This Martin Luther King Jr. Day, speaker Nyle Fort had a message for Williston Northampton School students: Don’t be taken in by the feel-good “lullaby” that usually passes for celebrating the legacy of Dr. King, which he called, “a sweet song sung by defenders of the status quo to keep us asleep.”
The third Monday in January has come to be associated with community service projects to honor the late civil rights advocate. Fort said he didn’t want to diminish the idea of service. However, he quoted Dr. King who said, “True compassion is more than flinging a coin to a beggar; it comes to see that an edifice which produces beggars needs restructuring.”
In that vein, Fort asked students to look critically at their country. Why do we have poverty, war, injustice, he asked. Why does the United States have 5 percent of the world’s population, and 25 percent of its prison population? Why, of the 2.7 million incarcerated people in the U.S., are 1 million black, even as sociologists who study crime say that blacks and whites commit crimes at similar rates?
He illustrated this last problem: As a PhD student at Princeton University who commutes from a housing project in Newark, he’s seen police in his mostly poor black neighborhood stop and frisk people (including him) and arrest others for petty drug crimes. Meanwhile, at Ivy League Princeton, he’s seen students use illegal drugs at parties with no judicial consequences. “Why are they not arrested?” he asked.
‘Love Tells the Truth’
Fort said he is points out shortcomings like these in our society because he loves this country. His mother would tell him the truth, he said, if his outfit wasn’t quite right, because she loved him and wanted him to look his best. “Love tells the truth,” he said. For the same reason, he confronts “the ugliness and the nastiness that sits at the heart of this democracy.” He cited author James Baldwin as someone who loved America so much he criticized it, demanded it become its best. Likewise, Fort says, he, a minister, criticizes the Christian church for turning a blind eye to slavery, and the black Christian church for denying women the chance to be pastors. Both institutions have treated poorly members of the LGBT community, he said.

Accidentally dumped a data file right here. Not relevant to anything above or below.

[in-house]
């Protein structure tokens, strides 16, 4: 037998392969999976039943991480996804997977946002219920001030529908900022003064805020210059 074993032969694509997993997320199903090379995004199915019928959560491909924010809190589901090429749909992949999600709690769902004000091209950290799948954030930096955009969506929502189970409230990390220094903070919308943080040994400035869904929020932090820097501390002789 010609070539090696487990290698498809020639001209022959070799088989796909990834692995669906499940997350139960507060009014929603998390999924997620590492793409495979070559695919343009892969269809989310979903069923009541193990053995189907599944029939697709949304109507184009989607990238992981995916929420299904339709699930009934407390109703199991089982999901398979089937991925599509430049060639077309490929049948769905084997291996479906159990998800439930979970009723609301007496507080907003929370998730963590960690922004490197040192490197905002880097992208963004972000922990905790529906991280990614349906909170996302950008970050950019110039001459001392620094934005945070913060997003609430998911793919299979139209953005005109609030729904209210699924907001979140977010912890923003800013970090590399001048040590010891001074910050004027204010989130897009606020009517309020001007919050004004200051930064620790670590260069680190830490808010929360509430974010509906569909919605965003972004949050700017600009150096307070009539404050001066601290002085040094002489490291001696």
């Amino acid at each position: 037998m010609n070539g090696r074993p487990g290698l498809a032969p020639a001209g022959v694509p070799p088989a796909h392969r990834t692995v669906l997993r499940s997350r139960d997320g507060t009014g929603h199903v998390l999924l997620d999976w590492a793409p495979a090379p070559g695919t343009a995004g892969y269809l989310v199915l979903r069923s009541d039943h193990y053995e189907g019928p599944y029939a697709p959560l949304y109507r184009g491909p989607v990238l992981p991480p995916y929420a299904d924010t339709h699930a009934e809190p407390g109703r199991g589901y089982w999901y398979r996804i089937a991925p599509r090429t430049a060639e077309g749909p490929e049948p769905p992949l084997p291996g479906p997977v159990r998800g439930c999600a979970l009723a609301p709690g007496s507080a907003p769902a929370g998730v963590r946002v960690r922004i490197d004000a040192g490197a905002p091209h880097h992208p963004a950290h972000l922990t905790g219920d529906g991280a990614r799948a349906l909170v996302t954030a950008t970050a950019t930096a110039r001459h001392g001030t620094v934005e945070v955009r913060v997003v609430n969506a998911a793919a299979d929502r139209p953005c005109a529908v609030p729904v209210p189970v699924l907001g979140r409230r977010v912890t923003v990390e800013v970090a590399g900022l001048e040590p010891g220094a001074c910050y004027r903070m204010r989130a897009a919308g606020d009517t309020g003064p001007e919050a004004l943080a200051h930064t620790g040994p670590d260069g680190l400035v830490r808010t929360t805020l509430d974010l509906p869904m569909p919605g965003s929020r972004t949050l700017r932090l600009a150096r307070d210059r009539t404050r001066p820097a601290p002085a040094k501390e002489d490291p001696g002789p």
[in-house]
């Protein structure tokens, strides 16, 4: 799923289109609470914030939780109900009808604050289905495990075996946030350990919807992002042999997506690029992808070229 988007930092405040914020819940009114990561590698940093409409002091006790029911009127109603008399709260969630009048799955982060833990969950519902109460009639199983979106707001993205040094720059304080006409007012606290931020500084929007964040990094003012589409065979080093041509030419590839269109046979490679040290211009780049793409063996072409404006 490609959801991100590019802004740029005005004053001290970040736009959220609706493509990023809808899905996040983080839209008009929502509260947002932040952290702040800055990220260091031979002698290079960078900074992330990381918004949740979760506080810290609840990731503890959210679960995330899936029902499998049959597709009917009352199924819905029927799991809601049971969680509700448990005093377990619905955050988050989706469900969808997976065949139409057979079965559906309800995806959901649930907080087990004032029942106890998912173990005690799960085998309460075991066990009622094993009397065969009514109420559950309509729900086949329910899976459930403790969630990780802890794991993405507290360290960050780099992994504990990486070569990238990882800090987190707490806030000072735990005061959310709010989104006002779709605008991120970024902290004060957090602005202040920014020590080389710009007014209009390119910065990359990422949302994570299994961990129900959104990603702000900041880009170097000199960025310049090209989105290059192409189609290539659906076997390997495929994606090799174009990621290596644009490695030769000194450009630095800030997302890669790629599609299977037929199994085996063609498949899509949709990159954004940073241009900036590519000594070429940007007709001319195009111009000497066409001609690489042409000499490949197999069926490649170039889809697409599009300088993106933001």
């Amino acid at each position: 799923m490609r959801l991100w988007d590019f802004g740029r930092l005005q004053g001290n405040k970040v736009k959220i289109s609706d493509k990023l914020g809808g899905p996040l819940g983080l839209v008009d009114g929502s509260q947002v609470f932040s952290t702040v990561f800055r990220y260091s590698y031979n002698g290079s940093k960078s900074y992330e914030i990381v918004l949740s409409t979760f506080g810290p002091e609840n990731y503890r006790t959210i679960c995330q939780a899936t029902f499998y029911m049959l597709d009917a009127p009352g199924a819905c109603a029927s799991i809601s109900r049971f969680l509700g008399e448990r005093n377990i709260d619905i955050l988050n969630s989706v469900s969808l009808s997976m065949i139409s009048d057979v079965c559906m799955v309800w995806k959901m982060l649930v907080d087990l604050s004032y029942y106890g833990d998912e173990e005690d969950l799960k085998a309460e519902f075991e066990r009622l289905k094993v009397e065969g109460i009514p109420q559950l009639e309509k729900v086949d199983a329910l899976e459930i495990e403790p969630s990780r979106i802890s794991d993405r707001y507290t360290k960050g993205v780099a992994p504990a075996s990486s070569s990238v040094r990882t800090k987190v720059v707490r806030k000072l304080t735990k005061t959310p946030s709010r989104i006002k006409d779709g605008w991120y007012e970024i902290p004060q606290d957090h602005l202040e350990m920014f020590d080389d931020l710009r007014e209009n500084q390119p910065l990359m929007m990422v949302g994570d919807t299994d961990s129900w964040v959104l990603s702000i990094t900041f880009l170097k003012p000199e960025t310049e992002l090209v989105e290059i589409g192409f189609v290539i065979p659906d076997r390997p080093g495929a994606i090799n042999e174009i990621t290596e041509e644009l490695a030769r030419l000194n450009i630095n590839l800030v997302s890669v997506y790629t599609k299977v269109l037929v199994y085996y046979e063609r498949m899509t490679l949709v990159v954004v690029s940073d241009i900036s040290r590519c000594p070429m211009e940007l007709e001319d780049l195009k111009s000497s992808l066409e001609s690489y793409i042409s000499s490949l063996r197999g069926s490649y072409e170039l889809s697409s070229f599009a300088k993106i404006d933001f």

Fort described Dr. King as someone whose mythical reputation approaches that of Santa Claus. However, King, the man, was anti-imperialist and a Democratic Socialist. He was in favor of universal employment and he disapproved of the Viet Nam war. These stances made him less popular near the end of his life, but he kept struggling for justice. Fort said it is important that we don’t look at someone like King as a messiah. There will be no messianic figure to create a just world, Fort said. And he paused, driving home the point: We all have to act to transform the world into what we want it to be.
Fort took questions from students. Prompted by one audience member’s question, he named some texts that informed his activism. They are:
- “The Fire Next Time” by James Baldwin, an author who Fort said humanized black people, not flattening them into one monolithic entity
- “Between the World and Me” by Ta-Nehisi Coates
- “From #BlackLivesMatter to Black Liberation” by Keeanga-Yamahtta Taylor
- “Freedom Dreams: The Black Radical Imagination” by Robin D. G. Kelley
- “The New Jim Crow: Mass Incarceration in the Age of Colorblindness” by Michelle Alexander
- “Beloved” by Toni Morrison
An international student asked how to take these concepts to other countries. Fort reminded her that Dr. King was thinking globally and traveled the world to bring a message of universal human rights.
Fort also has trotted the globe (from Ferguson to Israel and Palestine) carrying this message. He has spoken at various academic, cultural, and religious institutions including Harvard University, University of Amsterdam, the Malcolm X and Betty Shabazz Center, and the historic Riverside Church. His writings are featured in several academic presses including Harvard Journal of African American Public Policy and Socialism and Democracy, as well as various popular media outlets including The Guardian, HuffPost, and The Root, where he made its 2015 100-most-influential list.
Recently, Fort joined 300 grassroots leaders from around the globe to participate in the Vatican’s III World Meeting of Popular Movements (WMPM).
Fort is pursuing a doctorate in Religion and African American Studies at Princeton. He received a B.A. in English from Morehouse College and a Master of Divinity from Princeton Theological Seminary.
In his final moments at the podium, Fort reminded students to fold activism into whatever profession they choose. There’s room for making the world better no matter what you do, he said. “If you’re a doctor,” he said, “be a doctor who serves underserved people.” After he finished, students gave him a sustained standing ovation.
Students seemed to respond positively to his visit. A crowd surrounded Fort at the conclusion of his address, asking questions and sharing stories. One student was heard to say, “That was the coolest thing I ever heard!”
Advisors will hold follow-up discussions with students during advisory meetings this week to carry the conversation forward.